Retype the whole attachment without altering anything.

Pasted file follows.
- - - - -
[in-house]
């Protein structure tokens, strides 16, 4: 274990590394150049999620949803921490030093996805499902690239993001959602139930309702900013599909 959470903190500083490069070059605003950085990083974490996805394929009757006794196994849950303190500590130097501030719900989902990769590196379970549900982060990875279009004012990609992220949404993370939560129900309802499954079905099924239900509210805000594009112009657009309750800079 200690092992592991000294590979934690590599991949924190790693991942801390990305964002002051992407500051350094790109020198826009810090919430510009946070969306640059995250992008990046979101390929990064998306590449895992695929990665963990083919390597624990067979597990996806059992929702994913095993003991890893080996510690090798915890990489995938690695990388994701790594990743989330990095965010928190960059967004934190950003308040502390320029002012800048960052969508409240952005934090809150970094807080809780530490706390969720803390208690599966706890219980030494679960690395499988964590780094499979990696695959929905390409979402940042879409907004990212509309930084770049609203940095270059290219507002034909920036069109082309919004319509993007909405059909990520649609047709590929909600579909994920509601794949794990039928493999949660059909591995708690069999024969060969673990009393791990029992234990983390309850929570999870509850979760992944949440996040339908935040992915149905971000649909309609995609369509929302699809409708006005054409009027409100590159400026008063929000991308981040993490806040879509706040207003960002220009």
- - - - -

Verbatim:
[in-house]
């Protein structure tokens, strides 16, 4: 274990590394150049999620949803921490030093996805499902690239993001959602139930309702900013599909 959470903190500083490069070059605003950085990083974490996805394929009757006794196994849950303190500590130097501030719900989902990769590196379970549900982060990875279009004012990609992220949404993370939560129900309802499954079905099924239900509210805000594009112009657009309750800079 200690092992592991000294590979934690590599991949924190790693991942801390990305964002002051992407500051350094790109020198826009810090919430510009946070969306640059995250992008990046979101390929990064998306590449895992695929990665963990083919390597624990067979597990996806059992929702994913095993003991890893080996510690090798915890990489995938690695990388994701790594990743989330990095965010928190960059967004934190950003308040502390320029002012800048960052969508409240952005934090809150970094807080809780530490706390969720803390208690599966706890219980030494679960690395499988964590780094499979990696695959929905390409979402940042879409907004990212509309930084770049609203940095270059290219507002034909920036069109082309919004319509993007909405059909990520649609047709590929909600579909994920509601794949794990039928493999949660059909591995708690069999024969060969673990009393791990029992234990983390309850929570999870509850979760992944949440996040339908935040992915149905971000649909309609995609369509929302699809409708006005054409009027409100590159400026008063929000991308981040993490806040879509706040207003960002220009």